Oblique: “having a sloping direction, angle, or position. e.g. Through the window came the last few oblique rays of evening sunshine. He gave her an oblique glance. We sat on the settee oblique to the fireplace.”
“In 1975, Peter Schmidt and Brian Eno created the original pack of Oblique Strategies cards, through thinking about approaches to their own work as artist and musician… it constitutes a set of over 100 cards, each of which is a suggestion of a course of action or thinking to assist in creative situations.”
Some of their strategies include: ask your body, balance the consistency principle with the inconsistency principle; be dirty; breathe more deeply; bridges -build -burn; cascades, and so forth.
They’re pretty vague, right? But that’s the whole point. Oblique Strategies is built on the idea that true creativity comes from unexpected directions, so attacking the problem directly in a linear, logical manner will probably fail. Hence “obliquity.”
And there’s a lot to be said for that. In his TED Talk, the economist, John Kay, talks about “obliquity,” and how complex human outcomes are most successful when approached through indirect means. On a deeper level, Kay’s theory applies to a significant challenge in today’s data-driven, fact-based business environment. The unpleasant truth is that people are often looking for a checklist of steps to follow to achieve their desired outcome, but what we see all around us is that complex human endeavors involve trial, error, estimation, gut, and a willingness to fail.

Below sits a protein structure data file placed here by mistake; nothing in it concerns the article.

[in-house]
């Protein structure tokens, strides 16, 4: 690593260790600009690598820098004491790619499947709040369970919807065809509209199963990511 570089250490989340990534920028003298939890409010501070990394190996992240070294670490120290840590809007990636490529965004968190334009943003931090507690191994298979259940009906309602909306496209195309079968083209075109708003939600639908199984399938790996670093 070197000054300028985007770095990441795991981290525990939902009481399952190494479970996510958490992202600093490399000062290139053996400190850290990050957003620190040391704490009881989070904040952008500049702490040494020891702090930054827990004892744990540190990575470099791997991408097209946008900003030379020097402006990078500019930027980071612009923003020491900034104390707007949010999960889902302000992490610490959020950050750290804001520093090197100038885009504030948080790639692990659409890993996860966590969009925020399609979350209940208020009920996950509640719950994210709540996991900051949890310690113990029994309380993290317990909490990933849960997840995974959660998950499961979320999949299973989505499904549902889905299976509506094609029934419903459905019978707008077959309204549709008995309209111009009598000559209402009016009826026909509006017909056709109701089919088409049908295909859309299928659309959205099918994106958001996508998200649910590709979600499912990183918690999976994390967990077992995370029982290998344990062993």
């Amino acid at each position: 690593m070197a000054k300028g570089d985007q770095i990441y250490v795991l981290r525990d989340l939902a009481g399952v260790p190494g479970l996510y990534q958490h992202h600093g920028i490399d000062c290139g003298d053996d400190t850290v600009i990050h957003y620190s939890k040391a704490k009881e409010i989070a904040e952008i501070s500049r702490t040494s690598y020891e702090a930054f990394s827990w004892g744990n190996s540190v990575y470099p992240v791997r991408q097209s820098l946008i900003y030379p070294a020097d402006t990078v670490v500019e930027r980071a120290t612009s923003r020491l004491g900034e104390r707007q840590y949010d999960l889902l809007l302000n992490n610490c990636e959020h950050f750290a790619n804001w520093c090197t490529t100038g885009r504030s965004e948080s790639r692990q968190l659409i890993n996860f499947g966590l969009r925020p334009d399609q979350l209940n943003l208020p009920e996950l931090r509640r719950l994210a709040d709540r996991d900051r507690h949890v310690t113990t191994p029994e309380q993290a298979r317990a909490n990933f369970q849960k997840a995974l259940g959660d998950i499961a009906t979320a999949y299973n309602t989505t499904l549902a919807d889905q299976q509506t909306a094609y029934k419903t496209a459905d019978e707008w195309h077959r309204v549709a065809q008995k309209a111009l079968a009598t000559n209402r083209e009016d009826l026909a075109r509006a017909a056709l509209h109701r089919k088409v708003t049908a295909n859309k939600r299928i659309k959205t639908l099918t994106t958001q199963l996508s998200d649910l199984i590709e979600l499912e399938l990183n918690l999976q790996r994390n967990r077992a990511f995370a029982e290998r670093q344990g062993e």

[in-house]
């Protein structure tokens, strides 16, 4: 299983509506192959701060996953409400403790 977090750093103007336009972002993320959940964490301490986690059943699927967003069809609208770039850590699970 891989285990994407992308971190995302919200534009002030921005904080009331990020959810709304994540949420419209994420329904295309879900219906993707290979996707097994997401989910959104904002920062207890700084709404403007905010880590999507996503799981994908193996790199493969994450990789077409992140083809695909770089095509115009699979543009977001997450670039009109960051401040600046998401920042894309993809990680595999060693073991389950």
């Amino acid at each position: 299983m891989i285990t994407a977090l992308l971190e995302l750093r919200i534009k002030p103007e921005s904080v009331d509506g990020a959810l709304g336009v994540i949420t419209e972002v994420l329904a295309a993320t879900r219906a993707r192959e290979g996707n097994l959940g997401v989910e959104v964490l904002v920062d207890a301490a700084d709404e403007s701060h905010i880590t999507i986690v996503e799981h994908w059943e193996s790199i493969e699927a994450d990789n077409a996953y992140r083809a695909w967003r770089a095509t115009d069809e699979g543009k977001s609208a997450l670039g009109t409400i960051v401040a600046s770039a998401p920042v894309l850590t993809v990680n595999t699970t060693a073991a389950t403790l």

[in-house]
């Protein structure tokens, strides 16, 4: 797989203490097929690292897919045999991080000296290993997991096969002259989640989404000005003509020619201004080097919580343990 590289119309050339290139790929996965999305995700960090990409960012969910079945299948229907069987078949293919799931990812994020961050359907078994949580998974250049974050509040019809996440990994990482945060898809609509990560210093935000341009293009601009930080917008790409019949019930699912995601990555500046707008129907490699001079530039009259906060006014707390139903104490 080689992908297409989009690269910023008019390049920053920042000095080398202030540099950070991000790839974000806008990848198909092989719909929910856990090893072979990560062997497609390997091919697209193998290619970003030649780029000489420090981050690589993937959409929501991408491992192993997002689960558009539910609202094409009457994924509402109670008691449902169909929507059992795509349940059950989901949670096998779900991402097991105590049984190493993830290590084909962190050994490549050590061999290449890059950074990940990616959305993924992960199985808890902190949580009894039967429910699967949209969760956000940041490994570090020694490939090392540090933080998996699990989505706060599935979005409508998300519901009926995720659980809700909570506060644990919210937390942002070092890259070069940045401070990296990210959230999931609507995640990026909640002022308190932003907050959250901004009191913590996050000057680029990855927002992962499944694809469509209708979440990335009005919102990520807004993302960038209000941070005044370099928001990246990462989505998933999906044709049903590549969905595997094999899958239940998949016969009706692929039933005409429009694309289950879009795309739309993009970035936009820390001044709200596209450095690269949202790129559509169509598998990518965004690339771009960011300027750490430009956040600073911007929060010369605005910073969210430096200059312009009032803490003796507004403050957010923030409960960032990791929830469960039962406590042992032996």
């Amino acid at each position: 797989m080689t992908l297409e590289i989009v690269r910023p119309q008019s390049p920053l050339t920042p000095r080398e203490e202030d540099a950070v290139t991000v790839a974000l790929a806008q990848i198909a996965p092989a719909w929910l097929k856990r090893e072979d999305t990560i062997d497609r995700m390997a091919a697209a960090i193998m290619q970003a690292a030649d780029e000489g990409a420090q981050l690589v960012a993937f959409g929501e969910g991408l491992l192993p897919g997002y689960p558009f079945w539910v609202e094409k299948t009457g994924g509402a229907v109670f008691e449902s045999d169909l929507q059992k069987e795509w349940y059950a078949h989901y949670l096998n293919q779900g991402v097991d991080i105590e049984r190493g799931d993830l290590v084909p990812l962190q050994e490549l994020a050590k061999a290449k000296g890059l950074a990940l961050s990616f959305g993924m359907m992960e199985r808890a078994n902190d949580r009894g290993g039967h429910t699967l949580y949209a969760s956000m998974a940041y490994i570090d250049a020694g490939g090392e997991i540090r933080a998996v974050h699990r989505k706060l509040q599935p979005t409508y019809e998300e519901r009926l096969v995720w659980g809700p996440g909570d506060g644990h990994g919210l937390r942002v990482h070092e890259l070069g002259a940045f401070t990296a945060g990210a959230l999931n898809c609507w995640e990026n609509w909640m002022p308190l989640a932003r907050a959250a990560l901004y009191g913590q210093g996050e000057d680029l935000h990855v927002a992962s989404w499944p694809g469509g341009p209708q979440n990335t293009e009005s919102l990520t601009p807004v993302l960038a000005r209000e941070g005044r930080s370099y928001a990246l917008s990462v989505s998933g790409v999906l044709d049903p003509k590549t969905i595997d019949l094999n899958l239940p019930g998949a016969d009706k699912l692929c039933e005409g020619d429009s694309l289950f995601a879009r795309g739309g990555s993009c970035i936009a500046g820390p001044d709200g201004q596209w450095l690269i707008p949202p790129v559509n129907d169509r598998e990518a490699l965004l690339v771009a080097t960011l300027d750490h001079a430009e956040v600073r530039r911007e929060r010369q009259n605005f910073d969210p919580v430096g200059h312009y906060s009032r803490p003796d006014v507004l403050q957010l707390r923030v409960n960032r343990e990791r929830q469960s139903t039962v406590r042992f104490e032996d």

A great example of this is the quest to create fusion power and its recent developments. The desired outcome has been known for decades (harness the power of the sun and the stars to create clean energy). There was no direct route because there simply wasn’t a known path, yet here we are over fifty years and billions of dollars later and a fusion experiment was finally successful in creating a net energy gain. Undoubtedly, there is still no direct path for your local power company to build a fusion reactor, yet the effort continues obliquely. We are surrounded by other examples. The war in Ukraine is one that needs no explanation. Russia thought there was a direct path. They were wrong.
And so it goes with culture transformation. Executives often seek a direct path. They are sold on the idea that quantitative employee data will illuminate the way, but this is a misunderstanding of the human condition. Putting hard numbers to human sentiment is a fruitless endeavor and fails to acknowledge that how people feel about work can only be understood through capturing stories and narratives.
So most organizations continue down a path of quant assessments and core values that have little effect, and the cycle continues. As we recently wrote, the fact that our lives, our businesses, and our organizational cultures are complex, oblique, living systems is what makes them meaningful. And to change them in any meaningful way requires adaptability, dynamism, and a fair amount of dancing.